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An image of the letter Biden campaign manager Jen O’Malley Dillon sent Mark Zuckerberg.

On the eve of the first presidential debate, the Biden campaign is pressing Facebook to remove posts by President Trump — and slamming the social media company as "the nation’s foremost propagator of disinformation about the voting process."

Why it matters: By publicly escalating the conflict, the campaign is pressing Facebook to enforce its policies against misinformation more aggressively.

Details: "Rather than seeing progress, we have seen regression," campaign manager Jen O'Malley Dillon wrote to Facebook CEO Mark Zuckerberg in a three-page letter obtained by Axios.

  • "Facebook’s continued promise of future action is serving as nothing more than an excuse for inaction," the letter says.
  • "We will be calling out those failures as they occur over the coming 36 days."

The other side: Andy Stone, a Facebook company spokesperson, tells Axios in a statement: "While many Republicans think we should take one course, many Democrats think we should do the exact opposite.

  • "We’ve faced criticism from Republicans for being biased against conservatives and Democrats for not taking more steps to restrict the exact same content," he said.
  • "We have rules in place to protect the integrity of the election and free expression, and we will continue to apply them impartially." -

The big picture: Trump has long used Facebook as well as Twitter to talk directly to supporters and encourage them to vote.

  • Trump has posted messages telling supporters to "go to your Polling Place to see whether or not your Mail In Vote has been Tabulated" and to demand to vote in person if their ballots haven't been counted.
  • In recent weeks, the president has also turned to Facebook to amplify doubts about the integrity of mail-in ballots.
  • The Biden campaign says that these posts encourage illegal behavior and should be taken down — and questions why Facebook is holding back.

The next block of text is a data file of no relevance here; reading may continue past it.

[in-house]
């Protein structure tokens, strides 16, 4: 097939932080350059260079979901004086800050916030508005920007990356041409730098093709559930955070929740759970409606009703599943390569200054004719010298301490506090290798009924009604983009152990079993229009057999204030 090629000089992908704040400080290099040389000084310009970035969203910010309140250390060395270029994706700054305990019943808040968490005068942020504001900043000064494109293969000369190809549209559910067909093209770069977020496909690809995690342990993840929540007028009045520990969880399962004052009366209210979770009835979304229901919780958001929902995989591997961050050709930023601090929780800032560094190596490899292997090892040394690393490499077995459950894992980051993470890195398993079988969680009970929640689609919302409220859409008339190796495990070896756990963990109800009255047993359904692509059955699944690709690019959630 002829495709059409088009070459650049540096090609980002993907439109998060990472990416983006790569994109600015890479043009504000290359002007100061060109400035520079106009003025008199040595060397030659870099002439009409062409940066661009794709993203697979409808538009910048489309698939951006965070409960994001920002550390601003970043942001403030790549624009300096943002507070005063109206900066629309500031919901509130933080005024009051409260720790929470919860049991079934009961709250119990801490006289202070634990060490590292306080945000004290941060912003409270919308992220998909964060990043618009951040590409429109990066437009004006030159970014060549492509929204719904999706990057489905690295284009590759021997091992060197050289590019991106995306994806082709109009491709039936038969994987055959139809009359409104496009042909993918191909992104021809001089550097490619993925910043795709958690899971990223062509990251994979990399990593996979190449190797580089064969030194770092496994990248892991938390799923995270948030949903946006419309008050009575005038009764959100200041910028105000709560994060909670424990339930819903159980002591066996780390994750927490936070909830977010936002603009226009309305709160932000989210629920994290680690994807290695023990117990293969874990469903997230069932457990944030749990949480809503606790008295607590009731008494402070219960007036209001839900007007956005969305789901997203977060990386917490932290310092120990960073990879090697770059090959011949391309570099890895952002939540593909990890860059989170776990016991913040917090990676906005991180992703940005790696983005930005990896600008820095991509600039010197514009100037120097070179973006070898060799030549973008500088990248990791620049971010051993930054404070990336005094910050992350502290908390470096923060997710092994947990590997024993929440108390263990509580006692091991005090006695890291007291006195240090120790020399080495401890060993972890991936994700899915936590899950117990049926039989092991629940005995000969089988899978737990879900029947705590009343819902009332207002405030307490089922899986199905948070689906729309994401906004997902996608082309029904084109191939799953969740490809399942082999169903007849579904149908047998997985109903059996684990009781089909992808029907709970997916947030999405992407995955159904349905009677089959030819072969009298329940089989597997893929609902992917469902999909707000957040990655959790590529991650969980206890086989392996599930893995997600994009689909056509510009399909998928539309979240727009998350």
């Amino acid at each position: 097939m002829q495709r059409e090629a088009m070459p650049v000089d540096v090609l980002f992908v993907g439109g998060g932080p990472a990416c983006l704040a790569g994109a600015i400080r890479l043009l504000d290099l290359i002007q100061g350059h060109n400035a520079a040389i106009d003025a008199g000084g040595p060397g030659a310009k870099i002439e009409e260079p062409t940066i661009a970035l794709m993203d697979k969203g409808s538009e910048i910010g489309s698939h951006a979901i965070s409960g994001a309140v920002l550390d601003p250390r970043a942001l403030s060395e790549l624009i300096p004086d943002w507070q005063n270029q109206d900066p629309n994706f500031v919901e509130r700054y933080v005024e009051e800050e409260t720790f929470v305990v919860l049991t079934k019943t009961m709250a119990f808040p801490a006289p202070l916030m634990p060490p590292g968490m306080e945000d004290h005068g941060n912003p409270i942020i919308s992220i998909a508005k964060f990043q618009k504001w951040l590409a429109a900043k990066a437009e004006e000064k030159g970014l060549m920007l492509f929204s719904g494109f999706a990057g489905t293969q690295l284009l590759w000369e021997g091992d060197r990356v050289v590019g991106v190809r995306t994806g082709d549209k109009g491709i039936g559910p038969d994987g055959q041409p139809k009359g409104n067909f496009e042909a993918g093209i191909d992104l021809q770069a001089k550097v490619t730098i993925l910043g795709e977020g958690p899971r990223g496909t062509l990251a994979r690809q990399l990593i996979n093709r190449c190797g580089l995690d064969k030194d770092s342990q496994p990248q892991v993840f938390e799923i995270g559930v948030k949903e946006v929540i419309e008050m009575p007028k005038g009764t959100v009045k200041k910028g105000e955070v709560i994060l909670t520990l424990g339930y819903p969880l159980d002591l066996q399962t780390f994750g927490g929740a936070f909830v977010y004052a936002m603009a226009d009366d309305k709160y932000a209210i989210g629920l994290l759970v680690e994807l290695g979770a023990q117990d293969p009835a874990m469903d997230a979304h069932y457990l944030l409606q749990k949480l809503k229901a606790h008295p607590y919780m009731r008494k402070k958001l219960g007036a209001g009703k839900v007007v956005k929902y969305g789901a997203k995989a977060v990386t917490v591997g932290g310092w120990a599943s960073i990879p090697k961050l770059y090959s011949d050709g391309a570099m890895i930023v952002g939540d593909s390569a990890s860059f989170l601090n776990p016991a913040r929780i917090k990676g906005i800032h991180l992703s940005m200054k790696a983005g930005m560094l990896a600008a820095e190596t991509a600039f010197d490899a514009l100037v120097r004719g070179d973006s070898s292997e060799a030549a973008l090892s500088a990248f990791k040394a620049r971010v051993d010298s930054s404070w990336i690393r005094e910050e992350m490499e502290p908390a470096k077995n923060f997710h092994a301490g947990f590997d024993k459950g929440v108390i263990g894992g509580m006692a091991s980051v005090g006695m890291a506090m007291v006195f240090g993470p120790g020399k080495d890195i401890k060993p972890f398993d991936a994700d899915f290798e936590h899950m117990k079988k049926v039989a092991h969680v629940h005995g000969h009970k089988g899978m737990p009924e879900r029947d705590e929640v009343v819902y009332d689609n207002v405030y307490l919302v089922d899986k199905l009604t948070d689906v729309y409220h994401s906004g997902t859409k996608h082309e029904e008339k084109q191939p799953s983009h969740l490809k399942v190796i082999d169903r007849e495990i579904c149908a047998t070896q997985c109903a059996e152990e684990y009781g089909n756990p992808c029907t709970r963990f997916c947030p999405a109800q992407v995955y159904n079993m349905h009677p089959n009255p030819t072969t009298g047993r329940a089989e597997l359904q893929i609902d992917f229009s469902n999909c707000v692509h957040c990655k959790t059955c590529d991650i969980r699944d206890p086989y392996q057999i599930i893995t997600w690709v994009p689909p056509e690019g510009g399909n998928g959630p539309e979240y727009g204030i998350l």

• "By now Mr. Trump clearly understands that Facebook will not hold him to their clearly stated policies," the letter states.

Flashback: In June, Biden's campaign published a petition and a letter to Zuckerberg demanding that the social media giant implement stronger misinformation rules and hold politicians, including President Trump, accountable for spreading lies.

Read the letter.

Editor's note: This story has been updated to include a statement from Facebook.

Go deeper

Murkowski: "It is time to begin the full and formal transition process"

Murkowski leaves the Senate Republicans lunch in September. Photo: Bill Clark/CQ-Roll Call, Inc via Getty Images

Sen. Lisa Murkowski (R-Alaska) tweeted Sunday, "It is time to begin the full and formal transition process." She called Trump's attempts to overturn President-elect Biden's win "inconsistent with our democratic process."

Why it matters: Only a handful of congressional Republicans have acknowledged Biden as president-elect as Trump and his campaign continue unsuccessful legal challenges in key swing states.

6 hours ago - Health

Food banks feel the strain without holiday volunteers

People wait in line at Food Bank Community Kitchen on Nov. 25 in New York City. Photo: Michael Loccisano/Getty Images for Food Bank For New York City

America's food banks are sounding the alarm during this unprecedented holiday season.

The big picture: Soup kitchens and charities, usually brimming with holiday volunteers, are getting far less help.

9 hours ago - Health

AstraZeneca CEO: "We need to do an additional study" on COVID vaccine

Photo: Pavlo Gonchar/SOPA Images/LightRocket via Getty Images

AstraZeneca CEO Pascal Soriot said on Thursday the company is likely to start a new global trial to measure how effective its coronavirus vaccine is, Bloomberg reports.

Why it matters: Following Phase 3 trials, Oxford and AstraZeneca said their vaccine was 90% effective in people who got a half dose followed by a full dose, and 62% effective in people who got two full doses.